I will admit that I would much rather flip through pulp and paper than strain my eyes from the harsh glare of a computer screen or my iPhone.  To make things more of a nuisance, advertisements and crowded webpages serve to only interrupt a casual browse through Forbes or that corgi video on YouTube, and for the most part, I make a point to make sure that they are duly ignored.  Mobile applications are more or less the same - that is, reckoned with the same level of annoyance.

Personal gripes aside, digital advertising - and along with that, digital media planning and buying - is undoubtedly a cornerstone to the marketing strategy of any successful brand.  With the ebb of supply and demand as consumers' tastes shift from the internet to their mobile devices, the cost for digital advertisements fluctuates dramatically, as does the revenue of companies supplying advertising space.

Given how much time first-world denizens spend on their computers (Britons, for instance, may spend one in 12 waking minutes online), it is no surprise that online advertising is generally considered to be an important avenue for exposure.  PwC's study reports that "61% of American advertisers find that the internet meets branding imperatives such as awareness, recognition, brand loyalty, and purchase intent."  The study continues to explain how clickthrough rates, while a common indicator used to measure advertising effectiveness, cannot accurately measure the brand's perceived image or how viewing an advertisement directly affects real purchases, among other limitations.  Rather, PwC contends that clickthrough rates underestimate the impact display advertising has on a brand, implying that the potential effects of digital advertising are greater than what typical studies have shown.

Companies are certainly aware of these ramifications, so it is understandable that those supplying avenues for online display advertising (and in some cases videos), such as Yahoo, Facebook, and YouTube, are able to charge hundreds of thousands of dollars to place a banner on the front page for one day.  Nevertheless, the fast-paced landscape of digital marketing means that both buyers and sellers in the space are constantly searching for new venues and solutions.  As reviewed by Ad Age and The Atlantic Wire, Google's report on its drop in cost-per-click serves as an indicator of the decline of the effectiveness of online advertising, and of the rise of the use of mobile devices by consumers.  Yet despite its growing popularity, mobile advertisements present several shortcomings, where miniscule banners run cheap and are considered ineffectual (four out of five report disliking them), creating a situation where buyers and sellers are left dissatisfied.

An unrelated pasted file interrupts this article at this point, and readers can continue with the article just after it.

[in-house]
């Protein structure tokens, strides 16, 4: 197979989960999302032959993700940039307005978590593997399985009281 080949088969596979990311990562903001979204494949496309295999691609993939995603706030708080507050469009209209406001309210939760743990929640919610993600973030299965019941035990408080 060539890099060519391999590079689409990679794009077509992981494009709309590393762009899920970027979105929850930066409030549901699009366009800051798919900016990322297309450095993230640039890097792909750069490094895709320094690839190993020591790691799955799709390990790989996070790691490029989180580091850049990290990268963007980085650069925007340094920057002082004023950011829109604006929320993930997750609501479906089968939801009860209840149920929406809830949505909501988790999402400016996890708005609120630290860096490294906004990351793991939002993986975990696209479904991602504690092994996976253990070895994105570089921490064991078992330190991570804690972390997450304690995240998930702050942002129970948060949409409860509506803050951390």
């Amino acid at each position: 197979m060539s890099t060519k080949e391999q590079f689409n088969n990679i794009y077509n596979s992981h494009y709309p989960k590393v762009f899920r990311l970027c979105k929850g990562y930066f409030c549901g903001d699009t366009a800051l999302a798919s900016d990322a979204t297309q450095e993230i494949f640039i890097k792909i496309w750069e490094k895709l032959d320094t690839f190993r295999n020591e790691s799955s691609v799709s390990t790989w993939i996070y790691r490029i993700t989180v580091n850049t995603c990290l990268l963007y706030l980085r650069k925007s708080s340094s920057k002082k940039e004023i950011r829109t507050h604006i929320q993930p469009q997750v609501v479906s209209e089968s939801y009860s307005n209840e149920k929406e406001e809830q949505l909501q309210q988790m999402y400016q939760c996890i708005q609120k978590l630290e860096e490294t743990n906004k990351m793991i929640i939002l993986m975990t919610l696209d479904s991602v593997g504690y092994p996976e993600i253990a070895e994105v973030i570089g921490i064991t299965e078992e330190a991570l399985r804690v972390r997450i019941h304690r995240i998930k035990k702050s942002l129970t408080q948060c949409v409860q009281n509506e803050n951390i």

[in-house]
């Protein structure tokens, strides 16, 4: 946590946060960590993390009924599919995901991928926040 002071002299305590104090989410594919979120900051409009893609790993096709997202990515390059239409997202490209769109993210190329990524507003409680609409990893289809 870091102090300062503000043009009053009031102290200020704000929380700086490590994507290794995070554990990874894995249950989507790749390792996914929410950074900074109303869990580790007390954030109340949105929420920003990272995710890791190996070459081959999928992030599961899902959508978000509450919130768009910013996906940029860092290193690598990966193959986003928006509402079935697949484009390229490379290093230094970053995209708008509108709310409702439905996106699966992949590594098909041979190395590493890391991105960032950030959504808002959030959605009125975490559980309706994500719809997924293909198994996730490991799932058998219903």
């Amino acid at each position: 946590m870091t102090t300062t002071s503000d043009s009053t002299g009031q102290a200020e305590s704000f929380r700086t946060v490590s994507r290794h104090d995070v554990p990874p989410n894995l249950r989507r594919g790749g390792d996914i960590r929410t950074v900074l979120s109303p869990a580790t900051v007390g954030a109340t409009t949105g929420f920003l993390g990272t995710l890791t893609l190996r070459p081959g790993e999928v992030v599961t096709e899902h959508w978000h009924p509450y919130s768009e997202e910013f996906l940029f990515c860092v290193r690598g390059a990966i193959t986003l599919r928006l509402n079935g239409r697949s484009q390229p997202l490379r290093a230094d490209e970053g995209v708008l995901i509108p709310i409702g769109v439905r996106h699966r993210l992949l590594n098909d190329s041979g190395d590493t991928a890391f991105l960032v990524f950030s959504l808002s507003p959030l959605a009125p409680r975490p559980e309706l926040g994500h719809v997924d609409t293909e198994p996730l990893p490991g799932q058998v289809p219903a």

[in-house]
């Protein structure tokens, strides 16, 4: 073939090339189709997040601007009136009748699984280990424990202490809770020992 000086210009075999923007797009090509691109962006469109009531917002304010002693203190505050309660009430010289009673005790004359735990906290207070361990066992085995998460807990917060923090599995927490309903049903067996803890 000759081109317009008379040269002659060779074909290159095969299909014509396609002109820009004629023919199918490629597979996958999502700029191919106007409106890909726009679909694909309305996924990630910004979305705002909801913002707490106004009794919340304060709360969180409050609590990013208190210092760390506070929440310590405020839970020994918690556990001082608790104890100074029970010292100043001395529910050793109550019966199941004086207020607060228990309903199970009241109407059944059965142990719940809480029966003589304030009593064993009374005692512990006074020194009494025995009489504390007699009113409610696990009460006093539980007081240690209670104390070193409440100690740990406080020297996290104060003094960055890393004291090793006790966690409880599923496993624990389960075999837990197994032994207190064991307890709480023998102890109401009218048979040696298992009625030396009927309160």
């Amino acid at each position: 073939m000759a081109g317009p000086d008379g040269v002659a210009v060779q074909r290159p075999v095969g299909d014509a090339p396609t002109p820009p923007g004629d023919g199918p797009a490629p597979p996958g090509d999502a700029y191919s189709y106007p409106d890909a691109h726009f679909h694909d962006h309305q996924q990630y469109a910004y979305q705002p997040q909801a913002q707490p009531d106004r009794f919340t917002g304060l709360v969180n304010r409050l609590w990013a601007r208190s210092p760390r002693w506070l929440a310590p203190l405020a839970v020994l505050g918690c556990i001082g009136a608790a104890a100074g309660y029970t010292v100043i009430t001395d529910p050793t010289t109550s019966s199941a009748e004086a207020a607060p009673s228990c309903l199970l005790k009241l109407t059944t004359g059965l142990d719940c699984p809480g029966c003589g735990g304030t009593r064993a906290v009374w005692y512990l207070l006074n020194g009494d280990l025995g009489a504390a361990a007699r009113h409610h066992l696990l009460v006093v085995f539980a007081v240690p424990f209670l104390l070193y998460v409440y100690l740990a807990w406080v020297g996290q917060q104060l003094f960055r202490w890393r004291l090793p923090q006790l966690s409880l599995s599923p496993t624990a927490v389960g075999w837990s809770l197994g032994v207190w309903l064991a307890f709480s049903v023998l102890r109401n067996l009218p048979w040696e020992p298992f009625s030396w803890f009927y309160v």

Though not a panacea, Flipboard, and apps in general, represent an increasingly popular platform to promote products and brands.  With more space for meaningful content, Flipboard allows for publishers and brands, including Levis and Lexus, to engage with a large chunk of the population, all 90 million users since October 2013.  Mike McCue, CEO of Flipboard, discusses how his company has plans to price display ads comparable to print rates, which -- unfortunately for marketers -- are higher than a simple mobile banner.

It will be interesting to see whether digital advertising strategy drifts further into the realm of Flipboard, and if branded apps become even more commonplace and surpass traditional tactics.  Because of the countless variables in the marketplace, measuring the return on investment will be significantly challenging, especially when proposed rate cards in the digital realm are notoriously inaccurate.  In my previous post, I discussed how marketers tend to view procurement and procurement departments' focus on pricing as a necessary evil.  However, in this scenario, possessing the ability to analyze rates and to discern what those rates are really buying, is a decided asset for developing a sound marking strategy.
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Katherine Wang

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